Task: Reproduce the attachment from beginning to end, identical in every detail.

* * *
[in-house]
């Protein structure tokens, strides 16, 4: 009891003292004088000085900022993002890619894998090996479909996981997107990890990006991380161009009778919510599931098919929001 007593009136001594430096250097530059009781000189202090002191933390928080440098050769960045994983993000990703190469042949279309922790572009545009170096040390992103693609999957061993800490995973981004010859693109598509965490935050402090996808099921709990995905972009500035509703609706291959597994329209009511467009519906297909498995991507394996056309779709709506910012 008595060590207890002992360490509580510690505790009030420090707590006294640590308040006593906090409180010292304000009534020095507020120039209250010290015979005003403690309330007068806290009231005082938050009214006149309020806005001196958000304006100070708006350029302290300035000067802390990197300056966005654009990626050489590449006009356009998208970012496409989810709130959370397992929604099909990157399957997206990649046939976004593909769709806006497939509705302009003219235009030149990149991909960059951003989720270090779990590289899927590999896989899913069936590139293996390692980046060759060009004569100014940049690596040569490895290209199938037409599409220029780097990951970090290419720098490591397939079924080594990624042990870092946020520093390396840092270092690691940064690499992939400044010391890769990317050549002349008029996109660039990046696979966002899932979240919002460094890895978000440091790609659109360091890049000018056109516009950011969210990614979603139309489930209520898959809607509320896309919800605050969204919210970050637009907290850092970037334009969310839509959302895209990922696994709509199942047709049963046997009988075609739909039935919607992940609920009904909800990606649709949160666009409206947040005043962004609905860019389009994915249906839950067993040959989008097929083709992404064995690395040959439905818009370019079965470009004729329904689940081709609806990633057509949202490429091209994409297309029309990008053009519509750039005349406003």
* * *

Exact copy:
[in-house]
């Protein structure tokens, strides 16, 4: 009891003292004088000085900022993002890619894998090996479909996981997107990890990006991380161009009778919510599931098919929001 007593009136001594430096250097530059009781000189202090002191933390928080440098050769960045994983993000990703190469042949279309922790572009545009170096040390992103693609999957061993800490995973981004010859693109598509965490935050402090996808099921709990995905972009500035509703609706291959597994329209009511467009519906297909498995991507394996056309779709709506910012 008595060590207890002992360490509580510690505790009030420090707590006294640590308040006593906090409180010292304000009534020095507020120039209250010290015979005003403690309330007068806290009231005082938050009214006149309020806005001196958000304006100070708006350029302290300035000067802390990197300056966005654009990626050489590449006009356009998208970012496409989810709130959370397992929604099909990157399957997206990649046939976004593909769709806006497939509705302009003219235009030149990149991909960059951003989720270090779990590289899927590999896989899913069936590139293996390692980046060759060009004569100014940049690596040569490895290209199938037409599409220029780097990951970090290419720098490591397939079924080594990624042990870092946020520093390396840092270092690691940064690499992939400044010391890769990317050549002349008029996109660039990046696979966002899932979240919002460094890895978000440091790609659109360091890049000018056109516009950011969210990614979603139309489930209520898959809607509320896309919800605050969204919210970050637009907290850092970037334009969310839509959302895209990922696994709509199942047709049963046997009988075609739909039935919607992940609920009904909800990606649709949160666009409206947040005043962004609905860019389009994915249906839950067993040959989008097929083709992404064995690395040959439905818009370019079965470009004729329904689940081709609806990633057509949202490429091209994409297309029309990008053009519509750039005349406003």